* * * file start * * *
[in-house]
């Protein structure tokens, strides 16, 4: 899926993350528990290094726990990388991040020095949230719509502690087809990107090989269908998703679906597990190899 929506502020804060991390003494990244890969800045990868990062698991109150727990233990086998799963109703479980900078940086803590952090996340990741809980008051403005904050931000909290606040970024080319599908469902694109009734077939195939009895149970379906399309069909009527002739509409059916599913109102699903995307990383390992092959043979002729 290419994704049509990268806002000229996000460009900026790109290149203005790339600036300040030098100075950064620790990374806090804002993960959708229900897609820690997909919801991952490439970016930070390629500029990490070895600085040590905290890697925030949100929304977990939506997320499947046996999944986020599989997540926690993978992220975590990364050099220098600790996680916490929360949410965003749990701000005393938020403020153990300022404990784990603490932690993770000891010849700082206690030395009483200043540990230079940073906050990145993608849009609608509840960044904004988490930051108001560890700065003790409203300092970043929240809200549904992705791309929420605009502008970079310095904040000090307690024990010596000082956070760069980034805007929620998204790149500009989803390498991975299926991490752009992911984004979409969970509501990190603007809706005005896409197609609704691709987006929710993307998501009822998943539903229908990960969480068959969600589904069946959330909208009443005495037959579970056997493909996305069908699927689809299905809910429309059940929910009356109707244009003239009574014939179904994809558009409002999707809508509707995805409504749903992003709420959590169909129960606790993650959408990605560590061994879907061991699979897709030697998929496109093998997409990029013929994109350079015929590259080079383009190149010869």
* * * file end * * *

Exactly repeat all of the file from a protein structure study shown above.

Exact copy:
[in-house]
């Protein structure tokens, strides 16, 4: 899926993350528990290094726990990388991040020095949230719509502690087809990107090989269908998703679906597990190899 929506502020804060991390003494990244890969800045990868990062698991109150727990233990086998799963109703479980900078940086803590952090996340990741809980008051403005904050931000909290606040970024080319599908469902694109009734077939195939009895149970379906399309069909009527002739509409059916599913109102699903995307990383390992092959043979002729 290419994704049509990268806002000229996000460009900026790109290149203005790339600036300040030098100075950064620790990374806090804002993960959708229900897609820690997909919801991952490439970016930070390629500029990490070895600085040590905290890697925030949100929304977990939506997320499947046996999944986020599989997540926690993978992220975590990364050099220098600790996680916490929360949410965003749990701000005393938020403020153990300022404990784990603490932690993770000891010849700082206690030395009483200043540990230079940073906050990145993608849009609608509840960044904004988490930051108001560890700065003790409203300092970043929240809200549904992705791309929420605009502008970079310095904040000090307690024990010596000082956070760069980034805007929620998204790149500009989803390498991975299926991490752009992911984004979409969970509501990190603007809706005005896409197609609704691709987006929710993307998501009822998943539903229908990960969480068959969600589904069946959330909208009443005495037959579970056997493909996305069908699927689809299905809910429309059940929910009356109707244009003239009574014939179904994809558009409002999707809508509707995805409504749903992003709420959590169909129960606790993650959408990605560590061994879907061991699979897709030697998929496109093998997409990029013929994109350079015929590259080079383009190149010869």